Jo Mora outside his workshop in Pebble Beach | Provided Photo
By Peter Hiller
Throughout our Monterey County community is rich evidence of the artistic accomplishments of Jo Mora. His work can be found from the Monterey County Courthouse in Salinas to the high school auditorium in King City to the gallery dedicated in his honor at the Carmel Mission.
Even after his death in 1947, Mora is more than just a regional phenomena. His art — especially his maps and prints — remain iconic work in popular culture. The Byrds used a cowgirl he created to grace the cover of their famous “Sweethearts of the Rodeo” album in 1968. And, more contemporarily, singer-songwriter Mike Beck used a Jo Mora illustration for the cover of his latest CD, “Alta California.”
I have been interested in Joseph Jacinto “Jo” Mora for decades, and my obsession and access to the family archives recently culminated in the publication of “The Life and Times of Jo Mora: Iconic Artist of the American West,” published by the Book Club of California.
Mora was a gifted illustrator, painter, writer, cartographer and sculptor who produced work that often mixed whimsy with honest cultural depictions of the West.
I can say without hesitation that in all of the years I have been interested in Jo and all of the hundreds of people who have talked to me about him and with whom I have shared his story, I have yet to meet one who was not enamored or didn’t become intrigued with him as well. So how does just telling someone’s story engender such joy among so many people?
Begin with his family life. Mora was a wonderful husband and father. I was fortunate to have spent hours with his late son, Jo Jr., before he passed away, and he never had a disparaging word about his father.
Almost half of Jo’s life was spent on his own, on the road, discovering America. But he wasn’t just passing through. The years he spent with the Hopi and the Navajo in Arizona had depth to the extent that he learned their languages. He drew and painted their villages and ceremonial clothing, and he actually spent time as a guide for Navajo tribal members on hunting trips.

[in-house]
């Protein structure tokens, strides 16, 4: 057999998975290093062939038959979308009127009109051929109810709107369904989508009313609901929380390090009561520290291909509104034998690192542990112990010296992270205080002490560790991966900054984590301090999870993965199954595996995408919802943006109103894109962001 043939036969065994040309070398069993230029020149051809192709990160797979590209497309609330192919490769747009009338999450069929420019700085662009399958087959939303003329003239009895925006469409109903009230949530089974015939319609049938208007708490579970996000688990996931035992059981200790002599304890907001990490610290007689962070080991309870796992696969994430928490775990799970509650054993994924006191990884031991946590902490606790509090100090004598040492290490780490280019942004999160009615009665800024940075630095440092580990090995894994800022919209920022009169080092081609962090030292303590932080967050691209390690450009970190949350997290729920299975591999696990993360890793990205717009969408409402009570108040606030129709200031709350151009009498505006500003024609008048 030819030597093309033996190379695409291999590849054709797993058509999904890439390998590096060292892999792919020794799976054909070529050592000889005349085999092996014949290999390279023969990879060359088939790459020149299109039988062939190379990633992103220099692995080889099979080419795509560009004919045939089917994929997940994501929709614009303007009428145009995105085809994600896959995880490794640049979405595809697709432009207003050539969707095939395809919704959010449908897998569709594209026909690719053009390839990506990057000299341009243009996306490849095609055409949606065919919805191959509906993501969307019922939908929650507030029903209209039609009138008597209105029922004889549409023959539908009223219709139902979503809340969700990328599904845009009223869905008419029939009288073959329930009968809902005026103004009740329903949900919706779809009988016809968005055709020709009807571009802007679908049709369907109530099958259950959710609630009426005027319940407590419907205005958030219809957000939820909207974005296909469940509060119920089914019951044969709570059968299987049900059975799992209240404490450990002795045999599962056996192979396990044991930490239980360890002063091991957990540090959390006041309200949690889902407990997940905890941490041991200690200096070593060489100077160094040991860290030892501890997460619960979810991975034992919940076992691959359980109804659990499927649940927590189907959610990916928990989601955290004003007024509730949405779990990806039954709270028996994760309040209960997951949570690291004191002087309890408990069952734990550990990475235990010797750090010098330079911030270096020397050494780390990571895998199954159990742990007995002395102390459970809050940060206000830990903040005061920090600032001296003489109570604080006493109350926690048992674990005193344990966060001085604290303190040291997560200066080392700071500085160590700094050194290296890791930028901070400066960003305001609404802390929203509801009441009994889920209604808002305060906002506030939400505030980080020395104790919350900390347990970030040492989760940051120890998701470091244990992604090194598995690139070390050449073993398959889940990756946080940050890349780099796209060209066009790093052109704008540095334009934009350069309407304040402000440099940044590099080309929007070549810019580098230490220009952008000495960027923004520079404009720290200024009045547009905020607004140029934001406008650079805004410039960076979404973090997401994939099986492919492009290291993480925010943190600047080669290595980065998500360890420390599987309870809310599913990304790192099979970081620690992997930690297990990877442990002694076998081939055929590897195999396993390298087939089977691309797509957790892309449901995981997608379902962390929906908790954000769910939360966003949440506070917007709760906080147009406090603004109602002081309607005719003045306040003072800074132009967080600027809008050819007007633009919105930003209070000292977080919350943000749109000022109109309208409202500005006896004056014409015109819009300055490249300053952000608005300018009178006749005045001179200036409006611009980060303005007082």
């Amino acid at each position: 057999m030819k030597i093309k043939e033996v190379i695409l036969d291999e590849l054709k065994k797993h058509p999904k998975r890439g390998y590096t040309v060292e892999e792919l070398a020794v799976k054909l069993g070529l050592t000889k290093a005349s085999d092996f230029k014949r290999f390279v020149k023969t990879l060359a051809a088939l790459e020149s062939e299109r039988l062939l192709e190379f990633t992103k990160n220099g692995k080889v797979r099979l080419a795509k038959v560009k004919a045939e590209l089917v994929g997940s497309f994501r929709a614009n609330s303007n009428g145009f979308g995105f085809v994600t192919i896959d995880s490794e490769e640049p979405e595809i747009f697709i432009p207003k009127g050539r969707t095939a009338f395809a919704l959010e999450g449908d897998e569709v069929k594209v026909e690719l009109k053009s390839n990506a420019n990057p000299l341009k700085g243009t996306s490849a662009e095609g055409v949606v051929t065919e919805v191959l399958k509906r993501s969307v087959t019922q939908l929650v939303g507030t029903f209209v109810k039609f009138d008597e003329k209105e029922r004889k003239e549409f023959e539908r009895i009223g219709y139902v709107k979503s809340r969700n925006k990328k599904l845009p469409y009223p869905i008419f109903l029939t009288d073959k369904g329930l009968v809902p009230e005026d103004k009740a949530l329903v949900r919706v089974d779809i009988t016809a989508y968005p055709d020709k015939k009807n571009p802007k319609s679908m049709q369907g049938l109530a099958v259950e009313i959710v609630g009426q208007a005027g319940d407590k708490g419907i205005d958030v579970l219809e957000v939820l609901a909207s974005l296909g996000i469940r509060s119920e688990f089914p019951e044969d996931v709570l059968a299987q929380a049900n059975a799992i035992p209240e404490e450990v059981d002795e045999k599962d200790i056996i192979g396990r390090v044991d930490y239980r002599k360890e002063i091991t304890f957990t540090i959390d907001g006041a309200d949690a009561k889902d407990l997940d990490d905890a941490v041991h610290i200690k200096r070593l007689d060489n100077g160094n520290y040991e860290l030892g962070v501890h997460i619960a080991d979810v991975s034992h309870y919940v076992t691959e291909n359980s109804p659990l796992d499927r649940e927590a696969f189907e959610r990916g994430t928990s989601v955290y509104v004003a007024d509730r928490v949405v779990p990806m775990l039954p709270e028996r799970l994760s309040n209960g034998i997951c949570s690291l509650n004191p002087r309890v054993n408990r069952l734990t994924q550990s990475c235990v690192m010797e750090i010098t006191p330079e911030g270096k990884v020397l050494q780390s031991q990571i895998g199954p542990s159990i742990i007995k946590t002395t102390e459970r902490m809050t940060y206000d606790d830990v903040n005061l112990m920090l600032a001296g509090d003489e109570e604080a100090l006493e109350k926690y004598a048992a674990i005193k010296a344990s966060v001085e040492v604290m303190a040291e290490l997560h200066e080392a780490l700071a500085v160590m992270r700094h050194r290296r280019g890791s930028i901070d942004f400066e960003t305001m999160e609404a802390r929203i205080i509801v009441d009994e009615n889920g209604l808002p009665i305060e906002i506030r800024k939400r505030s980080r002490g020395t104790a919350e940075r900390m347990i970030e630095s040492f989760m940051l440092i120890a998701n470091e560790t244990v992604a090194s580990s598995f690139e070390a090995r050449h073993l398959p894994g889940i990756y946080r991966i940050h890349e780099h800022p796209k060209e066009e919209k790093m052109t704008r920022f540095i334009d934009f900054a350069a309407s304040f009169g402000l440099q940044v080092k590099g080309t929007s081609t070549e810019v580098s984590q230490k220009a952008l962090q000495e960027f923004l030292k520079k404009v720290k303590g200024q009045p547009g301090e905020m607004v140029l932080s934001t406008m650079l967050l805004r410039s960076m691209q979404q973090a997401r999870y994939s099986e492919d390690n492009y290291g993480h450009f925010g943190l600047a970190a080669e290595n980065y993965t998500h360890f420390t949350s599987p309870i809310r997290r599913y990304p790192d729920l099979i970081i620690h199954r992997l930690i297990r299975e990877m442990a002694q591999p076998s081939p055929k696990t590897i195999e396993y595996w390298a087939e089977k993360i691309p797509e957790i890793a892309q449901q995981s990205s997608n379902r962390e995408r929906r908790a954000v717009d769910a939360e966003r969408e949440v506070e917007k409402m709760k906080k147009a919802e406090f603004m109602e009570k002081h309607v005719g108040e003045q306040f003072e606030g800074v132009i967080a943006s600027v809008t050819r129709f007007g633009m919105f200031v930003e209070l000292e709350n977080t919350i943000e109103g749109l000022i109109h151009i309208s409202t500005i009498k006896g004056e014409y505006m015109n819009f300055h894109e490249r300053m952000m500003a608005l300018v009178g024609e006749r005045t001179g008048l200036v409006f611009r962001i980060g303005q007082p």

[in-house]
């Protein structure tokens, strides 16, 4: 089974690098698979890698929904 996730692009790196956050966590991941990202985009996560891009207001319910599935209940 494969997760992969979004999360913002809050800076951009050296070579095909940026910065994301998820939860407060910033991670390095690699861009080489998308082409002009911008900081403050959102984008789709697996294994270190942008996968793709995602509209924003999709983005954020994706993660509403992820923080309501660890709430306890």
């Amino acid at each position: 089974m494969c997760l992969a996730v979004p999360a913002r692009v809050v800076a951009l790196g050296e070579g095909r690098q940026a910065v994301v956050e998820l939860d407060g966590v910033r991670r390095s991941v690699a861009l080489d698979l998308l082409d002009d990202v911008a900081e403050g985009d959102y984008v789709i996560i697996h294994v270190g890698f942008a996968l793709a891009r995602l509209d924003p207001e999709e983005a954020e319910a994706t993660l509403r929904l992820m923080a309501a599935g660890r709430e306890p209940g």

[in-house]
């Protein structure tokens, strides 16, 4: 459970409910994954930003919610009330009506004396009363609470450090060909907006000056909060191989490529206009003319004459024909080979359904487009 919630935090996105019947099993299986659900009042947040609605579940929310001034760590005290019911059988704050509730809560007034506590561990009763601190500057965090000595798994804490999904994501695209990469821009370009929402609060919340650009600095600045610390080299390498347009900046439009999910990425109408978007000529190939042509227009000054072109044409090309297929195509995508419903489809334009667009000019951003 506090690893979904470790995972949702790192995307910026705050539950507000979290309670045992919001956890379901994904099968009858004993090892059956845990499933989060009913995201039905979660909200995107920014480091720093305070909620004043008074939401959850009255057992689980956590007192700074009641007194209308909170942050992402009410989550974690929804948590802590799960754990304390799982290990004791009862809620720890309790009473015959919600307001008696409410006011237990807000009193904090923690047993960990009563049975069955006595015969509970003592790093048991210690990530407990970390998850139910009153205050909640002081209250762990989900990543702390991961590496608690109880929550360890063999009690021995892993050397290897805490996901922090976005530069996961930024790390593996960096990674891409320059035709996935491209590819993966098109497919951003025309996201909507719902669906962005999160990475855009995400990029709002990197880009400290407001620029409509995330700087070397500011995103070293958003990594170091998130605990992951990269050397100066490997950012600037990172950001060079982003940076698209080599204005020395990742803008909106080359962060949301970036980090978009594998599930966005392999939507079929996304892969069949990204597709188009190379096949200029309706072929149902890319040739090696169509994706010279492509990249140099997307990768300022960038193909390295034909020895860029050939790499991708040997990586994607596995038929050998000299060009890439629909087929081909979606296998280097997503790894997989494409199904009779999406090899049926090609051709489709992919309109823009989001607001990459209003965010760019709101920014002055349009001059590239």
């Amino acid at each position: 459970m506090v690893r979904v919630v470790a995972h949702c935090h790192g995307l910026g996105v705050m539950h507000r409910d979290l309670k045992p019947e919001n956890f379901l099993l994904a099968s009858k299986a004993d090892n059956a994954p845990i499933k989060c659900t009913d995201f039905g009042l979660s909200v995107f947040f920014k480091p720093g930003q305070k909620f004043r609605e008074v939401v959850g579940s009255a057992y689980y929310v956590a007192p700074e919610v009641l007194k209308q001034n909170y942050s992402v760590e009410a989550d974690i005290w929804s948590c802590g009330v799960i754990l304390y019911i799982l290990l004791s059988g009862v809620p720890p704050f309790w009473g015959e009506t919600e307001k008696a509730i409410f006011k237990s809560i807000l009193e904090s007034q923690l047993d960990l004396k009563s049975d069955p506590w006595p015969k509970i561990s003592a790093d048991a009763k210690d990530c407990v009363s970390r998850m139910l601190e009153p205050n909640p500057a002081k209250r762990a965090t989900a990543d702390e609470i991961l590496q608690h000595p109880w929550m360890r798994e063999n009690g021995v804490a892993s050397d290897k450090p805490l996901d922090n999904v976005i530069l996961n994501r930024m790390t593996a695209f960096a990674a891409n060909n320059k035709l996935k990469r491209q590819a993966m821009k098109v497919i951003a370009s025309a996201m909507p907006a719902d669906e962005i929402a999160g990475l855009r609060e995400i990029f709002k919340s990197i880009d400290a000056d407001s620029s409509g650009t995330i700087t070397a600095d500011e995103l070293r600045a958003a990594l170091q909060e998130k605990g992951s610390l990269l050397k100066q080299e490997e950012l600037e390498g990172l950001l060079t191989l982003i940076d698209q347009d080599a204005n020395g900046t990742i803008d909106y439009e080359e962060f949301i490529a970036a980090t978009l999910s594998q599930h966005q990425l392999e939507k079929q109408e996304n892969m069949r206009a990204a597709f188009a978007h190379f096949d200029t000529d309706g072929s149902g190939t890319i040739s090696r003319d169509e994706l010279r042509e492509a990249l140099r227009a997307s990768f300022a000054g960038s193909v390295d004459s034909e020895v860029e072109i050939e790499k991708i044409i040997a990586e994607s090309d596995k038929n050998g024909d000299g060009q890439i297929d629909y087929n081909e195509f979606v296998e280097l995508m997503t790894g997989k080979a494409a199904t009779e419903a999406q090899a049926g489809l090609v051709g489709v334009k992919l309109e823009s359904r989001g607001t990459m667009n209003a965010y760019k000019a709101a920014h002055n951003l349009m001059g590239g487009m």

Even beyond Native Americans, he traveled the world by steamship, sensitively recording in writing and art the cultures he witnessed.
Jo didn’t stop a war, but he did train to be in one. He didn’t discover the cure for any diseases, but he brought pleasure to all whose path he crossed. All evidence points to a person with a deep sense of ethics and good will, rarely engaging in discouraging words about life around him. His versatile thinking and endless creativity were precursors of modern-day design thinking and brainstorming.
I have learned through Jo Mora that a life well lived is a valuable contribution to society. I learned that one does not need to be financially rich to take care of their family, and that it is clear that there are many people in the world who deserve attention because of their kind and thoughtful nature, not just because they are in the public eye. And finally I learned that a good story, like Jo Mora’s, is worth sharing and repeating.
“The Life and Times of Jo Mora: Iconic Artist of the American West,” by Peter Hiller, is available in limited edition from the Book Club of California.
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